Councillors look set to bin plans for a suspension bridge in Cambridgeshire, based on designs by Knight Architects, after projected costs almost doubled
Cambridgeshire and Peterborough Combined Authority’s Transport and Infrastructure Committee last month resolved to ask the authority’s board to cancel construction of the St Neots Foot and Cycle Bridge, which had been due to start on site this year.
Knight submitted a site analysis and options study for the crossing in summer 2018 and councillors chose a suspension bridge a few months later.
In spring 2019, engineering consultancy WSP won the contract to design the crossing, which it said would be based on Knight’s suspension bridge concept.
But a recent report to the council’s Transport and Infrastructure Committee, which is set to meet next on 29 April, revealed the expected cost of the project had soared from £4.6 million in summer 2018 to £7.4 million in latest estimates.
The council added that a review had shown there were limited opportunities to bring this cost down through value engineering.
‘This review also demonstrated that the increase in costs had resulted in a benefit:cost ratio of less than one,’ added the committee report.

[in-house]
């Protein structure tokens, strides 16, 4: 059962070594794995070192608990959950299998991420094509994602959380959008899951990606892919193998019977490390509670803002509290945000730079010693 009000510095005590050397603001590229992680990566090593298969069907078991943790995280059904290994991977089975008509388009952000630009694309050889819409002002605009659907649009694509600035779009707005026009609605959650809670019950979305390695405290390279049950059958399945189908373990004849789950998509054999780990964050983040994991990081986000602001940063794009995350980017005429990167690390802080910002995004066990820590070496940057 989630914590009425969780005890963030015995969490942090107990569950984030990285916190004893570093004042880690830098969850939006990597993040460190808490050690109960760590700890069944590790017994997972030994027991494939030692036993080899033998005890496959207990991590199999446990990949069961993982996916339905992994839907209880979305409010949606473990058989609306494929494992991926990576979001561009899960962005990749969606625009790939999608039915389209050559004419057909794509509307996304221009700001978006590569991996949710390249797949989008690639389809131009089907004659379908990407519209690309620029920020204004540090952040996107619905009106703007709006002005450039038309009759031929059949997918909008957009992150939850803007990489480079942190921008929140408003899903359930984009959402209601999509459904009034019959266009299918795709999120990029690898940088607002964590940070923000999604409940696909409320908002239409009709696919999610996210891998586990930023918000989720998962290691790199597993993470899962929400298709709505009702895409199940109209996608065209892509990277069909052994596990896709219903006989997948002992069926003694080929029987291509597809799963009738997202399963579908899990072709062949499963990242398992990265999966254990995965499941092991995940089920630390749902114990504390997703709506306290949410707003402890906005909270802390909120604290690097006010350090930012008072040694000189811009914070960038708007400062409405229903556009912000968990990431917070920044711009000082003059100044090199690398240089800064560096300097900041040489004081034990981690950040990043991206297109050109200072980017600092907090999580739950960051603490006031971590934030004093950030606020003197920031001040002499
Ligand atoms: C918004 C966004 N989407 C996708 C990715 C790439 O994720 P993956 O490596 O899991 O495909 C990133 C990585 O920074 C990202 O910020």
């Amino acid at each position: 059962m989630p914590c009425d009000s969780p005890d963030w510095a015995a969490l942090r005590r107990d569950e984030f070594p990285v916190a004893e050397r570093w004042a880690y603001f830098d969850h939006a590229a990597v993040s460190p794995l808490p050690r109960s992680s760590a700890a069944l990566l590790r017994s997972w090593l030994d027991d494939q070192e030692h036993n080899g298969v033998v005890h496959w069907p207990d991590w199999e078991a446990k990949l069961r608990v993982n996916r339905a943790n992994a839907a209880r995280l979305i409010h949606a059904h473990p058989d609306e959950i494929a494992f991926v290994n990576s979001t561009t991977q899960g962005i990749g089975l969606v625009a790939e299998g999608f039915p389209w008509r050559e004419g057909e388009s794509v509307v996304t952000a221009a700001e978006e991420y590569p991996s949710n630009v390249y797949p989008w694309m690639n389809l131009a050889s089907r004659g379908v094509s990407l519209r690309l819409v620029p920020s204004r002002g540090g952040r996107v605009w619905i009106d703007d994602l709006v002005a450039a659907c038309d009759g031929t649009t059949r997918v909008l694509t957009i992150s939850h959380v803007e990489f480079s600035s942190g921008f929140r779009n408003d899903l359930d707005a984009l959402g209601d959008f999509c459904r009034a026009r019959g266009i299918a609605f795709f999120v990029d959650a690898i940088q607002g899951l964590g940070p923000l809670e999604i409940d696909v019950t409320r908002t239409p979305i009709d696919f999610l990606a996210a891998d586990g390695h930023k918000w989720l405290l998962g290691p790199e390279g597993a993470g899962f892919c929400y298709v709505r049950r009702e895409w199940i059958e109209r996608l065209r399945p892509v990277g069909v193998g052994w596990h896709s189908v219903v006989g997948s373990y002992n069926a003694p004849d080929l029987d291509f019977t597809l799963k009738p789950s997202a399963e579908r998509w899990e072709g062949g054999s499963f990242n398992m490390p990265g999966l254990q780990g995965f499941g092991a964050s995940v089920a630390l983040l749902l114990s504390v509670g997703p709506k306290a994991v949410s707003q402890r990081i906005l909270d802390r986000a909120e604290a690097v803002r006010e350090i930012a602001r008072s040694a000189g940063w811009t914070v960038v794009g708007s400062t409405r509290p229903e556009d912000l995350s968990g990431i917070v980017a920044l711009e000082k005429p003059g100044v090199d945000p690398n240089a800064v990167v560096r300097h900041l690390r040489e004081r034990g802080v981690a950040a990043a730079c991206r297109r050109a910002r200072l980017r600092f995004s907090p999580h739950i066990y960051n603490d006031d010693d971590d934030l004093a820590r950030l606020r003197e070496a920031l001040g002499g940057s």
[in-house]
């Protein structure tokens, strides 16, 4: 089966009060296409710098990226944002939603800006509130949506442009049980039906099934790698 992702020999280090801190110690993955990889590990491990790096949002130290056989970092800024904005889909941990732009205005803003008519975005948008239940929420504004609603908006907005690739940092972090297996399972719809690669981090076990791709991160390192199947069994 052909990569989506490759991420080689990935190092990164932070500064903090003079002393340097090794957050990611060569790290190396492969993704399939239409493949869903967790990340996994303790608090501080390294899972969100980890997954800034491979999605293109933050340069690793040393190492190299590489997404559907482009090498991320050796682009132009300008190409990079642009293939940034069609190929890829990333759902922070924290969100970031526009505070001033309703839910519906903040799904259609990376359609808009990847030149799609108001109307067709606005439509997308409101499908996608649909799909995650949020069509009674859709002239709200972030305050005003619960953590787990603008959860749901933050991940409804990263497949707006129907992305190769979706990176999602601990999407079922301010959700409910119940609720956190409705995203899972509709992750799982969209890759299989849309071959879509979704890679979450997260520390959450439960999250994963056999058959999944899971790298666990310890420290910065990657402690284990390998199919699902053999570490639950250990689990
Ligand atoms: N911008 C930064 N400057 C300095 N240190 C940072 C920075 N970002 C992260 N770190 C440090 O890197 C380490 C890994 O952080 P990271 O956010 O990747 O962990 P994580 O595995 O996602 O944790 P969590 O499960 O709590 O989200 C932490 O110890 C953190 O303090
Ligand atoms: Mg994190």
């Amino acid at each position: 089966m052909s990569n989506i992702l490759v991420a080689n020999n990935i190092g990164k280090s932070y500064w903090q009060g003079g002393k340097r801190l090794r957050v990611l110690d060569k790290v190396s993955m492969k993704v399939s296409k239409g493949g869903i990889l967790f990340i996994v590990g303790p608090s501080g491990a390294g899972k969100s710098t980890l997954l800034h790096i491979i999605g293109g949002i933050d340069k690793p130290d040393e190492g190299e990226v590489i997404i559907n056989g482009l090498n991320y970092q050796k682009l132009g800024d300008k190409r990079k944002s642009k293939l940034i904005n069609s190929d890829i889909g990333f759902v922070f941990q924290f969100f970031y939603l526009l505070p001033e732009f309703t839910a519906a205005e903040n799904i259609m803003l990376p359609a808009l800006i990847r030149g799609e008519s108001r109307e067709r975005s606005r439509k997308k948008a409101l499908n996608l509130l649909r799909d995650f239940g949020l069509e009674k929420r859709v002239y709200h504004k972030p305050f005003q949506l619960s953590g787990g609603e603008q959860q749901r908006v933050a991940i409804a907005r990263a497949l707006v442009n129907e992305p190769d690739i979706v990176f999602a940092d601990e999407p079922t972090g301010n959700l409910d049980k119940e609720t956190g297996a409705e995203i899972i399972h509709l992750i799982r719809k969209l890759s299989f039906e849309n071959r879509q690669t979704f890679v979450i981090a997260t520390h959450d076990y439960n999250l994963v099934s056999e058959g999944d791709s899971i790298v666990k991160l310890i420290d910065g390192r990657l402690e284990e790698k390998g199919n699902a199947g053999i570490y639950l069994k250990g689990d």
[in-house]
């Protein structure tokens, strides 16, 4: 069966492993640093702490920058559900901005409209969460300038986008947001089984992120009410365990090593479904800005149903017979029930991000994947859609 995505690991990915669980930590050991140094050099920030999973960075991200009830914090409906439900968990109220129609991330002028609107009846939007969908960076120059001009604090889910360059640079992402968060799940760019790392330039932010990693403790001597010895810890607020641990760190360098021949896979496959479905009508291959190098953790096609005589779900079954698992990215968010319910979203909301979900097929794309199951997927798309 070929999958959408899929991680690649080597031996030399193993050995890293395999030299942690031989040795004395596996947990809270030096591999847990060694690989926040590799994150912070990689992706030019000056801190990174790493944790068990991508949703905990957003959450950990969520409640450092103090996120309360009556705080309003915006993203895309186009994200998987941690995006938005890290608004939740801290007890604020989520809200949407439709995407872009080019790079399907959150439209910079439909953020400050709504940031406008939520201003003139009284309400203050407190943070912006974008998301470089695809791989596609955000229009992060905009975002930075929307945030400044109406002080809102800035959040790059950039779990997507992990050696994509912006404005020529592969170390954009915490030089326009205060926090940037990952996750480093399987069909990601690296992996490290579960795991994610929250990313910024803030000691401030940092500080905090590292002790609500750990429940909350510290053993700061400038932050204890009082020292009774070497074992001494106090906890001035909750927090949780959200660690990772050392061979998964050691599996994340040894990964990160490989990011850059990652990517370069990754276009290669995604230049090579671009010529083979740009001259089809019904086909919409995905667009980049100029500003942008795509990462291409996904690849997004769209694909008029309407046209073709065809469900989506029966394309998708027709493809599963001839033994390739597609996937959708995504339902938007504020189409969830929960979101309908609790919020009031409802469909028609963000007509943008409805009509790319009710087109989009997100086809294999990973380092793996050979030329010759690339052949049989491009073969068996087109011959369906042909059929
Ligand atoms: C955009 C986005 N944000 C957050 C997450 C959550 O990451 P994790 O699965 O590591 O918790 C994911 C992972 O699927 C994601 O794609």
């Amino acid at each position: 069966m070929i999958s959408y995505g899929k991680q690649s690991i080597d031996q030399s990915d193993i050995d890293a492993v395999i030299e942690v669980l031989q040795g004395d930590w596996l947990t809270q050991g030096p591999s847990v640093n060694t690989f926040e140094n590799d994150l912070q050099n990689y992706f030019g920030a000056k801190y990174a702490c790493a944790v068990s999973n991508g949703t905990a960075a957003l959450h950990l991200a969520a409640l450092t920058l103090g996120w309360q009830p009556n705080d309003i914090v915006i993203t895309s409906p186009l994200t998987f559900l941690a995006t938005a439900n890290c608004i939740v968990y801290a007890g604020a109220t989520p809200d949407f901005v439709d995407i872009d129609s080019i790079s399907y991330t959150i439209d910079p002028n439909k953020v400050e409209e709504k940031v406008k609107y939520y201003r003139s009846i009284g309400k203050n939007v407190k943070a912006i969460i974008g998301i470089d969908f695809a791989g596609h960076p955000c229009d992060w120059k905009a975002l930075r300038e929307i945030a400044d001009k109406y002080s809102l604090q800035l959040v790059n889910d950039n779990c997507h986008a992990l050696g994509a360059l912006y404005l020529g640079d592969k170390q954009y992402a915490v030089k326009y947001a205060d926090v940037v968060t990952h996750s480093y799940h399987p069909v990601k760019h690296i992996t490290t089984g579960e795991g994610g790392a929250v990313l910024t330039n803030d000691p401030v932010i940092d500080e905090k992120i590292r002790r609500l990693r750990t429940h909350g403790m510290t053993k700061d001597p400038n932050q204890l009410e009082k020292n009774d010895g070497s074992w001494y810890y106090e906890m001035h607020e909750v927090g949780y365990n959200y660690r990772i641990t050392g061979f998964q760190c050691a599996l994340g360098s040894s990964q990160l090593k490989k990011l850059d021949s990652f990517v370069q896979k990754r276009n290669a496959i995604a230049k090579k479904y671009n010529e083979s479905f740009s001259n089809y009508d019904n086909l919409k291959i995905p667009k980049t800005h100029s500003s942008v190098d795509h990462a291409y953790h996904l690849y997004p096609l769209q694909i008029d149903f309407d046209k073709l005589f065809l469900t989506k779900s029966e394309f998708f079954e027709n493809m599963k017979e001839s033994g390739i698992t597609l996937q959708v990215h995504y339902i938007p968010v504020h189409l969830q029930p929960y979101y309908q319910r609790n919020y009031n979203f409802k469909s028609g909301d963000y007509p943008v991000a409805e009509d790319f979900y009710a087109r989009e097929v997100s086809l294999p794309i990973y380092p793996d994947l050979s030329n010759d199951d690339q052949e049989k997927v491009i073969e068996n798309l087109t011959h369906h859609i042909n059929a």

’Consequently, the project no longer meets the requirements of the combined authority’s value for money assessment criteria. Moreover, the low ratio makes further bids for monies unviable for the combined authority and its partners. Therefore, funding is not available from other sources to close the funding gap.’
The project seems doomed for the scrapheap, with its budget reallocated to other local schemes.
Knight Architects said in a statement: ’After July 2018, Knight Architects was not involved in subsequent stages [of this project], including the development of the preliminary design, and cannot comment in detail on the cancellation of the project or its costs.
’We are nevertheless sorry to see the demise of a potential new river crossing in the town, which was well supported by public and stakeholders alike, as we firmly believe good bridge design improves quality of life and brings people together, forging connections, driving economies and helping to define an enduring sense of place.’